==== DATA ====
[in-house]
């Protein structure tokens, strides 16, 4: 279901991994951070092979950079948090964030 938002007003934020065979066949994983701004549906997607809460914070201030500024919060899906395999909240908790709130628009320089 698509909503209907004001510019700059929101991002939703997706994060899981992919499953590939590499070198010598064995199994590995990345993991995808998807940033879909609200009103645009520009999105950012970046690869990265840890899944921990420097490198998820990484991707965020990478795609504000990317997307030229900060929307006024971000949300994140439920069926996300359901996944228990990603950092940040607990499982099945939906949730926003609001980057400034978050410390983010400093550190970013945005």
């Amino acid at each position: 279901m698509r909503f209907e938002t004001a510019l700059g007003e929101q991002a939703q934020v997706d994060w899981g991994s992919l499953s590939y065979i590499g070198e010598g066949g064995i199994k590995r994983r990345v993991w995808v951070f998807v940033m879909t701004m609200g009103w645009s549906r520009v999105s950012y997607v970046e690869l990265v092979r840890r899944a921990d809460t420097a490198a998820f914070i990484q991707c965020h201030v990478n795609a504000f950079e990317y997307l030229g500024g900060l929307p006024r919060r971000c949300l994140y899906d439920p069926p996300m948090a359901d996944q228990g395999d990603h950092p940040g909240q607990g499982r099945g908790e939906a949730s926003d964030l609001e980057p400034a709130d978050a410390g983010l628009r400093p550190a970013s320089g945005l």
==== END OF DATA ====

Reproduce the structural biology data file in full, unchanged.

[in-house]
């Protein structure tokens, strides 16, 4: 279901991994951070092979950079948090964030 938002007003934020065979066949994983701004549906997607809460914070201030500024919060899906395999909240908790709130628009320089 698509909503209907004001510019700059929101991002939703997706994060899981992919499953590939590499070198010598064995199994590995990345993991995808998807940033879909609200009103645009520009999105950012970046690869990265840890899944921990420097490198998820990484991707965020990478795609504000990317997307030229900060929307006024971000949300994140439920069926996300359901996944228990990603950092940040607990499982099945939906949730926003609001980057400034978050410390983010400093550190970013945005």
């Amino acid at each position: 279901m698509r909503f209907e938002t004001a510019l700059g007003e929101q991002a939703q934020v997706d994060w899981g991994s992919l499953s590939y065979i590499g070198e010598g066949g064995i199994k590995r994983r990345v993991w995808v951070f998807v940033m879909t701004m609200g009103w645009s549906r520009v999105s950012y997607v970046e690869l990265v092979r840890r899944a921990d809460t420097a490198a998820f914070i990484q991707c965020h201030v990478n795609a504000f950079e990317y997307l030229g500024g900060l929307p006024r919060r971000c949300l994140y899906d439920p069926p996300m948090a359901d996944q228990g395999d990603h950092p940040g909240q607990g499982r099945g908790e939906a949730s926003d964030l609001e980057p400034a709130d978050a410390g983010l628009r400093p550190a970013s320089g945005l």